OMRF has received a five-year, $1.7 million grant to look at how DNA replicates itself. The results could lead to new information about how cancer and birth defects develop.
The grant, awarded by the National Institute of General Medical Sciences, will allow OMRF researcher Chris Sansam, Ph.D., to better understand what goes wrong in cells during the development of cancer and birth defects by applying what is learned in a normal setting in the genes.
DNA replication is the process by which genes duplicate. Every human begins as one cell, but the body is comprised of billions, meaning countless cell divisions occur during a lifetime.
“Every time a cell divides, the entire genome has to be replicated accurately, but the mechanisms responsible for that are still largely unknown,” said Sansam. “If we can understand how things are supposed to operate under normal circumstances, then we can identify what happens when things go wrong.”
DNA replication occurs constantly in the body, said Sansam, starting from a single cell that contains all the genetic material inherited from each parent. As cells divide, a full complement of genetic material has to be copied and put into each new cell produced, so it is not surprising that things can go awry if mistakes occur in the process.
“If the genetic material isn’t copied accurately, that leads to cancer. If it happens during embryonic development, it causes birth defects,” said Sansam, who is an assistant member in OMRF’s Cell Cycle & Cancer Biology Research Program.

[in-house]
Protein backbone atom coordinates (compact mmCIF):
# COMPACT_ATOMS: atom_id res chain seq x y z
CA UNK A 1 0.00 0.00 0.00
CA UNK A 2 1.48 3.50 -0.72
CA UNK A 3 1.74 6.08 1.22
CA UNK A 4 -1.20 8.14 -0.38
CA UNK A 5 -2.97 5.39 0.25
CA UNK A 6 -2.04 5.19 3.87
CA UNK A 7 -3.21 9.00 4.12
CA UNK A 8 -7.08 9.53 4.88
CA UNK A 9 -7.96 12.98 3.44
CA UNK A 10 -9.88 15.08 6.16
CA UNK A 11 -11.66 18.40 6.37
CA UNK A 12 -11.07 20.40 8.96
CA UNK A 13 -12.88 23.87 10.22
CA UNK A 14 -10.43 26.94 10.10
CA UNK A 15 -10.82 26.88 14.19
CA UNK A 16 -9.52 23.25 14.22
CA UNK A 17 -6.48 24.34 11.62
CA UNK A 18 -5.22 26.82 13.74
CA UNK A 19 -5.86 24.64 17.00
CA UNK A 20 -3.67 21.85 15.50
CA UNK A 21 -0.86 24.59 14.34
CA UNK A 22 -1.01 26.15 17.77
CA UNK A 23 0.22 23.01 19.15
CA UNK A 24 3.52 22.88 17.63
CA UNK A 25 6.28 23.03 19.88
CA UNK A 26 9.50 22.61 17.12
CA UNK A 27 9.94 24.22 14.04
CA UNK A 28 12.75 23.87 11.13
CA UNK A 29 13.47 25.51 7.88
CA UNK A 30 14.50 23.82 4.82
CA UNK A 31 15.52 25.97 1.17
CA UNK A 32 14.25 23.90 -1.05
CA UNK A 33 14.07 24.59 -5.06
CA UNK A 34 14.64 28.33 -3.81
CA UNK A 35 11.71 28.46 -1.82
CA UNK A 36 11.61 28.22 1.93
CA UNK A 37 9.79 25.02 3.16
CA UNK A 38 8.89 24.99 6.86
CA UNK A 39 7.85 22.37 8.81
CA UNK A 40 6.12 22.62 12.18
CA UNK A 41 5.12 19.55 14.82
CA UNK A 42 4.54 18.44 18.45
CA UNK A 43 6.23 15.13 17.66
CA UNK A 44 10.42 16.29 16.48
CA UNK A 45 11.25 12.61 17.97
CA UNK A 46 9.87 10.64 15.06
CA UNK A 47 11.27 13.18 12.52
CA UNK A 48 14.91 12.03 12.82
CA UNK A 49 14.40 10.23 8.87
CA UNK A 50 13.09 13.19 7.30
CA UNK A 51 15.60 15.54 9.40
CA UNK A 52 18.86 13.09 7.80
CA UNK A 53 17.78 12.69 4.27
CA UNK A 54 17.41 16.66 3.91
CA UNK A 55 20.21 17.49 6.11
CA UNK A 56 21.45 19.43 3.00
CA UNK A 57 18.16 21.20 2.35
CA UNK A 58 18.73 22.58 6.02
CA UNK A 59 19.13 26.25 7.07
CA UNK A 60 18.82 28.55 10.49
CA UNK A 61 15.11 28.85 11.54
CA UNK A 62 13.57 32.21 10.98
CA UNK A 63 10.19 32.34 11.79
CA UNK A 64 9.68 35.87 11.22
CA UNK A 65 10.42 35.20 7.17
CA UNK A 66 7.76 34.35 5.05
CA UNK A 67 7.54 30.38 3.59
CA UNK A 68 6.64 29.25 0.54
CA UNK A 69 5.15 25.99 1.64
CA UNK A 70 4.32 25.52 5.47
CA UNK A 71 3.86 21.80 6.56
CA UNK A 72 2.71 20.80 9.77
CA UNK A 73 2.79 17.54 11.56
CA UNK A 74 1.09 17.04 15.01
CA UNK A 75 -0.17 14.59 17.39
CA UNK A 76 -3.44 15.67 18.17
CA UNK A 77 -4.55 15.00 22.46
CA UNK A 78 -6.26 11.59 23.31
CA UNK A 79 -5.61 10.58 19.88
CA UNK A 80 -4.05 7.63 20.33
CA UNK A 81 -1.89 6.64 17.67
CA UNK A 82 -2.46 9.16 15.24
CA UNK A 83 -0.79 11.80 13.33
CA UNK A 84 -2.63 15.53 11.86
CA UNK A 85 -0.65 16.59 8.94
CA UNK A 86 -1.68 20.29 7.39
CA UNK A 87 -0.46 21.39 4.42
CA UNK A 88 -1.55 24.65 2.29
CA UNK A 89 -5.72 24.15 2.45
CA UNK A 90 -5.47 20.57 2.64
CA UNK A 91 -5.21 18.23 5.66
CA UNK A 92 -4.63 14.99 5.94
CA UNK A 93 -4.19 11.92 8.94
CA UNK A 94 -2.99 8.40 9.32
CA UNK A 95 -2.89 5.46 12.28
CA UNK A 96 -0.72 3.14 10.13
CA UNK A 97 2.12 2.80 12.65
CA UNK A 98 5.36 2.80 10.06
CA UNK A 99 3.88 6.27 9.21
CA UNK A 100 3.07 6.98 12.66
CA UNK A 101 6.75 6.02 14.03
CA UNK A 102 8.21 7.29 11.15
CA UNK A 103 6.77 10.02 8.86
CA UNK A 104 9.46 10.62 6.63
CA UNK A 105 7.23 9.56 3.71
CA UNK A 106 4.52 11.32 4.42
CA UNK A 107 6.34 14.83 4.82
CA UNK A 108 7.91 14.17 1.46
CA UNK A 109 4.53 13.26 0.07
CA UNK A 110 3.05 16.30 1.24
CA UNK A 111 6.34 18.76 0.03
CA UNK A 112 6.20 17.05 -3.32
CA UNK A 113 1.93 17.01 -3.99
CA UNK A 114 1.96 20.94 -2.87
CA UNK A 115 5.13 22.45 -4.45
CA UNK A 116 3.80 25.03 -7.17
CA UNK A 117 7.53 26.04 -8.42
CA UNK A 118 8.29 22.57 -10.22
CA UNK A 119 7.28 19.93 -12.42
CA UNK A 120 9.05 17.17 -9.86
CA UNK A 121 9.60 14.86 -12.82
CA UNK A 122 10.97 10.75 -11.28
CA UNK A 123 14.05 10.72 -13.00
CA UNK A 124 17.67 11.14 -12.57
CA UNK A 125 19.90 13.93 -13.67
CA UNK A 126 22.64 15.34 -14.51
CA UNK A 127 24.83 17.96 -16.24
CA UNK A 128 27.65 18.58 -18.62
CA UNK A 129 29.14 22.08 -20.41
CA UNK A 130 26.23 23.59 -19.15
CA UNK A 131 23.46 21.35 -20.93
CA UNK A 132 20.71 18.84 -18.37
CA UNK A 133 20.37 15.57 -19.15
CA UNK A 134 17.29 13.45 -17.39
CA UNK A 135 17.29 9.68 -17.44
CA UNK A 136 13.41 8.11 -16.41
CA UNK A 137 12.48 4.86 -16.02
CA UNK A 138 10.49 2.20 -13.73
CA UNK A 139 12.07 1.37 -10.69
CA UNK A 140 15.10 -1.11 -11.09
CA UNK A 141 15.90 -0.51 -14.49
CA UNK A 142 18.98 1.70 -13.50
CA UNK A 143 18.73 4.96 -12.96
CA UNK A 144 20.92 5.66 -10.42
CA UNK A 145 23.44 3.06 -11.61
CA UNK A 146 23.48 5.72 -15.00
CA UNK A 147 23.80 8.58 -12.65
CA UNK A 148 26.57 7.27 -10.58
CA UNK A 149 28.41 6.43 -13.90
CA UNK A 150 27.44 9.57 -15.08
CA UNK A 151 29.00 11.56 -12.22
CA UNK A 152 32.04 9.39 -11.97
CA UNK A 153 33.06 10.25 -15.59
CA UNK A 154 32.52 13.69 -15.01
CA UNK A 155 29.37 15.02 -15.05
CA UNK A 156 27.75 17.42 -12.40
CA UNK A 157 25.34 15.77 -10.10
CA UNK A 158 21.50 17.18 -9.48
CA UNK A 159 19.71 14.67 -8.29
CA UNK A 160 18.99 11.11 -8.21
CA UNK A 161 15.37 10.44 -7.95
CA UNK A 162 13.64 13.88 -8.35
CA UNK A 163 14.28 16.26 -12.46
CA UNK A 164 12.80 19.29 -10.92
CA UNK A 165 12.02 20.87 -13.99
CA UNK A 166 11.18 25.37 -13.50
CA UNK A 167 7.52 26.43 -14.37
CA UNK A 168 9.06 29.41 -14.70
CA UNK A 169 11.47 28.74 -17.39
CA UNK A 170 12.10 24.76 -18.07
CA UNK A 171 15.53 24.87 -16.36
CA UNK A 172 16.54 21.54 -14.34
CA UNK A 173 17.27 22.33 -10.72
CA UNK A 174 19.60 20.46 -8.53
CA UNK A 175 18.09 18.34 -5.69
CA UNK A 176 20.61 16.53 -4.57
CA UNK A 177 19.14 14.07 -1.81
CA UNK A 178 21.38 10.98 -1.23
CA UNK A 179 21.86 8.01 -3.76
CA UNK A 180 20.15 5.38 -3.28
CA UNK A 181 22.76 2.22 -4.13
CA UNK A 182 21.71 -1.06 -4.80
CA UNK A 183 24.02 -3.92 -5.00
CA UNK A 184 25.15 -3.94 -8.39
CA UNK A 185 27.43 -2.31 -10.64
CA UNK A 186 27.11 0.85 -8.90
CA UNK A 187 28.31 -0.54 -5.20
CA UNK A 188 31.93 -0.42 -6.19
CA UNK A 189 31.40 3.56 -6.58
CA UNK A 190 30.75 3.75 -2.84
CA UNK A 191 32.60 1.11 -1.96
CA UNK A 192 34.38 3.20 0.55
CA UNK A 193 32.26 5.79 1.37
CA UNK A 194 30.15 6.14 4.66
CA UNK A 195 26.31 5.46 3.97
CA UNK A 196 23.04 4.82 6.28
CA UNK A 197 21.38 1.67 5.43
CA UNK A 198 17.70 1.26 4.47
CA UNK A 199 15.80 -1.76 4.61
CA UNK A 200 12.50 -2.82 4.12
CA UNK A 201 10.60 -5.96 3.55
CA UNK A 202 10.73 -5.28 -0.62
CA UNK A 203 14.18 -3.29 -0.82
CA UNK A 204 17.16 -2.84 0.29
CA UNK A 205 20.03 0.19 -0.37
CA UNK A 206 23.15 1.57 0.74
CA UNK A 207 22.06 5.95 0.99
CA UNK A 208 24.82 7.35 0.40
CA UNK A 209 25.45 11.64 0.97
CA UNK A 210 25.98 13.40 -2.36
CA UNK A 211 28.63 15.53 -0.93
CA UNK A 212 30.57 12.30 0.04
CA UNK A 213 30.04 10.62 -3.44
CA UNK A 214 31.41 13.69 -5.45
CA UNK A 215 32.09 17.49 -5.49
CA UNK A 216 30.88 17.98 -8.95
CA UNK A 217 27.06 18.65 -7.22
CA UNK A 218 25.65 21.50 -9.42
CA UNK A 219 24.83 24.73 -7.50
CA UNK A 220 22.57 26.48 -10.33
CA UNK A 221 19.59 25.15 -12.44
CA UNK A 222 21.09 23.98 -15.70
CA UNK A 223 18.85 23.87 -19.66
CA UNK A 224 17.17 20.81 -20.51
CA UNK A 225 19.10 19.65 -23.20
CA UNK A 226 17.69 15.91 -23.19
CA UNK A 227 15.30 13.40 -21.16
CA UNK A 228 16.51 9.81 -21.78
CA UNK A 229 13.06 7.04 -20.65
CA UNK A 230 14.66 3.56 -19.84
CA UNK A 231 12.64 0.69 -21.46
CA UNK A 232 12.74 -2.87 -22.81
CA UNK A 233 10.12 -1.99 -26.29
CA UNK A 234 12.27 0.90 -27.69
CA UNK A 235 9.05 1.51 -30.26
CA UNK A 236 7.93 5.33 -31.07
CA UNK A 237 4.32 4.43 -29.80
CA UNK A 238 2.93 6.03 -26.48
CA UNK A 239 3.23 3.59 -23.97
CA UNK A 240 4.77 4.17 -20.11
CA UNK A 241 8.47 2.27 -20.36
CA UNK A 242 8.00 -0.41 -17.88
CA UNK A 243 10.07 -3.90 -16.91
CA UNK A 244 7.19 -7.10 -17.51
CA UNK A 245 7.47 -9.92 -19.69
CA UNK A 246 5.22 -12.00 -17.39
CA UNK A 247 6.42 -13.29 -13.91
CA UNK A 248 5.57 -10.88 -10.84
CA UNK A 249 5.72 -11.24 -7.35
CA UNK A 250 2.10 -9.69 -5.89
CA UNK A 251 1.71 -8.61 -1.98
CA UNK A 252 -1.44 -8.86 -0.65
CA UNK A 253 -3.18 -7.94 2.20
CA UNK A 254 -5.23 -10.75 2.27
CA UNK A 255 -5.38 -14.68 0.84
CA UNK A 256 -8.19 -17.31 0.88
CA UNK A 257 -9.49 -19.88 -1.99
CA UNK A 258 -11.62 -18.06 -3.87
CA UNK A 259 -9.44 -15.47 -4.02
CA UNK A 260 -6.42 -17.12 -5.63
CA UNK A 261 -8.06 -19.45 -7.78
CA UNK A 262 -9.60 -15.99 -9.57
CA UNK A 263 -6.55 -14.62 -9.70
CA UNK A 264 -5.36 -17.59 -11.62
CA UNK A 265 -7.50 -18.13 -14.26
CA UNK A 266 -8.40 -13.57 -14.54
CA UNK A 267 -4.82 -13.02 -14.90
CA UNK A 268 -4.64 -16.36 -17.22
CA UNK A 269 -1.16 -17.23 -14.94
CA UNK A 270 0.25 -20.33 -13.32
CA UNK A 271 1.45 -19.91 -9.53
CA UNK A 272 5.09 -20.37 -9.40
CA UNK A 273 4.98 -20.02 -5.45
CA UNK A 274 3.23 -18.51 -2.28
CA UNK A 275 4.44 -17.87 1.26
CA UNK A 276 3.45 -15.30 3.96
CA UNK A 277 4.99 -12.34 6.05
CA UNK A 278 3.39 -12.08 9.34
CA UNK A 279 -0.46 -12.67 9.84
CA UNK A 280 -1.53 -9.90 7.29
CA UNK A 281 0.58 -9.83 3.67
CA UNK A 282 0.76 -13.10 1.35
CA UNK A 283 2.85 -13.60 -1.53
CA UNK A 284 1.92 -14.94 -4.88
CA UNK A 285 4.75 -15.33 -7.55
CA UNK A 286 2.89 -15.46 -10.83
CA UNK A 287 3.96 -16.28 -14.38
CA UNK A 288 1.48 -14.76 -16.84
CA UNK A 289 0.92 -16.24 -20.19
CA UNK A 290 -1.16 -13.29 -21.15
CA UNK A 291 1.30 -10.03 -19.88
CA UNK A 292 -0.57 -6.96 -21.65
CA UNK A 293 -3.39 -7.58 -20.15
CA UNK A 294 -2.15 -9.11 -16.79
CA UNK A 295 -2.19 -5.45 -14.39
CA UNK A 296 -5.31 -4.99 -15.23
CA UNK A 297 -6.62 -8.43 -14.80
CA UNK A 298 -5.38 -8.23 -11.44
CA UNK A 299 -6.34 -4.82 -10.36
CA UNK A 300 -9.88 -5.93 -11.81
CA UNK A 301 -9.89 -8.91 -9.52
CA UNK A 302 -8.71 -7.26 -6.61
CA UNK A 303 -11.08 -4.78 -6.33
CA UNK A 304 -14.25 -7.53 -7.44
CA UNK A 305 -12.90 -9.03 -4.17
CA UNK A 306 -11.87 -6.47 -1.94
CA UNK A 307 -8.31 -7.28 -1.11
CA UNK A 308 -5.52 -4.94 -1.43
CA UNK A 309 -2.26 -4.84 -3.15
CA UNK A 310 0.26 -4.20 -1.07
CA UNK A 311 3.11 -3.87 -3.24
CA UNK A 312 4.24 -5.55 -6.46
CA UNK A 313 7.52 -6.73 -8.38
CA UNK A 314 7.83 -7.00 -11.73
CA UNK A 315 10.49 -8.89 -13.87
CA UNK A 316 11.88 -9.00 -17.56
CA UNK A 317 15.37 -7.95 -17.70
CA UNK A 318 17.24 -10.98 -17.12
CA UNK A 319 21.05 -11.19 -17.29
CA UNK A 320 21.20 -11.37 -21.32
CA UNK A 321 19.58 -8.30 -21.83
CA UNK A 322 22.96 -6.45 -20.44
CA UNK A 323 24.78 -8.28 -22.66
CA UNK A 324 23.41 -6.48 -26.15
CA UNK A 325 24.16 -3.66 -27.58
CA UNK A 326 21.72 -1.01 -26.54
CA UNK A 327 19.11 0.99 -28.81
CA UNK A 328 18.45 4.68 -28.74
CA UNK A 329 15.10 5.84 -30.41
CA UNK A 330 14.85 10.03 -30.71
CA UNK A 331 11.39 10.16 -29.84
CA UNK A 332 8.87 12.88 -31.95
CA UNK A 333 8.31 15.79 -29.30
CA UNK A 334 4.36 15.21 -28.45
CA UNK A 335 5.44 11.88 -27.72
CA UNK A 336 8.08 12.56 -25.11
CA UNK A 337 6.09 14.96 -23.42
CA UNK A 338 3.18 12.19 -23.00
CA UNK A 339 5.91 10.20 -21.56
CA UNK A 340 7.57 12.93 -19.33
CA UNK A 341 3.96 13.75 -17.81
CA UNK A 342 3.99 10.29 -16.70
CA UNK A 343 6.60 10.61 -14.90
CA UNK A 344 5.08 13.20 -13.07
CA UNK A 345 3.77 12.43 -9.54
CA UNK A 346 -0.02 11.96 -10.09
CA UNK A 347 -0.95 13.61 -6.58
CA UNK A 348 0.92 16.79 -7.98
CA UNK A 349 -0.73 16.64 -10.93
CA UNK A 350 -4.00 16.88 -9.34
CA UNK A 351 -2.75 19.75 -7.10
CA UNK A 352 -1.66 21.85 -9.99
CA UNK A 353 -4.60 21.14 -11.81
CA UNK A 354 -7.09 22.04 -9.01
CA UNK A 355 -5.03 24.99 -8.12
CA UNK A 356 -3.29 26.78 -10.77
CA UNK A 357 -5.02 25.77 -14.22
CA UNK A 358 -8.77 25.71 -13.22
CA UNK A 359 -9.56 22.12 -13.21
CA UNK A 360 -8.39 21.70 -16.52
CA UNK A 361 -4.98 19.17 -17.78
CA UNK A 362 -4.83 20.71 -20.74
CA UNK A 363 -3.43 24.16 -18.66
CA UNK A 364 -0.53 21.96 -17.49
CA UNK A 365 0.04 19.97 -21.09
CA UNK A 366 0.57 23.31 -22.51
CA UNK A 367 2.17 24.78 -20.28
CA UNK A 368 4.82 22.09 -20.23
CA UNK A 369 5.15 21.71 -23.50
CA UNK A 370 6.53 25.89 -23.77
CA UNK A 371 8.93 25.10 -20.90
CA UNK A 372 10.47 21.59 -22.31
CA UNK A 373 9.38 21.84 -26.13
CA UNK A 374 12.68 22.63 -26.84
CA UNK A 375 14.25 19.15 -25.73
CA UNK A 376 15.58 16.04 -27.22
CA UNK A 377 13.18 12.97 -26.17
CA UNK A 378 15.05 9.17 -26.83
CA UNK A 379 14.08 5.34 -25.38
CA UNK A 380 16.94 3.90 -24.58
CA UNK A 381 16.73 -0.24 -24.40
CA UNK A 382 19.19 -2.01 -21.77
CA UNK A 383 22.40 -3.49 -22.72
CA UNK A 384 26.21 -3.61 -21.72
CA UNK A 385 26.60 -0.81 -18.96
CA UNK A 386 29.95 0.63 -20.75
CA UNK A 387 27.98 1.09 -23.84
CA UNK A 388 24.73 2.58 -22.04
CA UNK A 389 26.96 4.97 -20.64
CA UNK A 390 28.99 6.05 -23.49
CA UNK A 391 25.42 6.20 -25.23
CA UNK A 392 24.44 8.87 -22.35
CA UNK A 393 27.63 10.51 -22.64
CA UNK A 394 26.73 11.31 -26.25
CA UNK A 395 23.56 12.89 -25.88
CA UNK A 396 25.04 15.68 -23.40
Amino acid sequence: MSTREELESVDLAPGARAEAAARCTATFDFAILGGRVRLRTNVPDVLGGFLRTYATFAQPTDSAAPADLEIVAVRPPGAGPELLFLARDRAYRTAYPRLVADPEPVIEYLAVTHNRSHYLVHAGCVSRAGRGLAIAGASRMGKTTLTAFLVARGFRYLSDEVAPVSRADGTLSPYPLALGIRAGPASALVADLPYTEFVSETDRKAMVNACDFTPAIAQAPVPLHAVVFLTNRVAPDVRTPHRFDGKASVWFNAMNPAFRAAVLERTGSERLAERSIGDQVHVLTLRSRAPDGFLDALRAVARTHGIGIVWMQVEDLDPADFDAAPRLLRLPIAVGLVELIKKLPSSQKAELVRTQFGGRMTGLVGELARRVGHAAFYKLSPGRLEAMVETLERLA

Sansam’s grant aims to understand exactly how this process functions by identifying the genes, molecules and mechanisms that are needed to correctly replicate our DNA.
To accomplish this, Sansam uses zebrafish, semi-transparent, aquatic creatures that grow to no more than an inch in length. The tiny fish, which are common in home aquariums, are especially good scientific subjects because they share 70 percent of humans’ genetic code.
“The zebrafish is an incredible model to study, because virtually all basic cellular processes are the same in fish as they are in humans,” said Sansam. “We can learn a lot about how things work in humans by first studying an accessible, low-cost organism like zebrafish.”
Sansam joined OMRF in 2010 from the Massachusetts Institute of Technology (MIT) in Cambridge, Mass.
“It is unusual for a young investigator to be successful in a first try at getting a grant of this magnitude funded,” said Gary Gorbsky, Ph.D., who heads the Cell Cycle & Cancer Biology Research Program at OMRF. “However, the research that Dr. Sansam proposed has so much novelty and importance that the grant review panel found it very exciting. We’re proud of the work that Dr. Sansam and his laboratory members are doing, and we anticipate many fantastic discoveries in the future.”
The grant, number 1R01 GM121703-01, is from the NIGMS, part of the National Institutes of Health.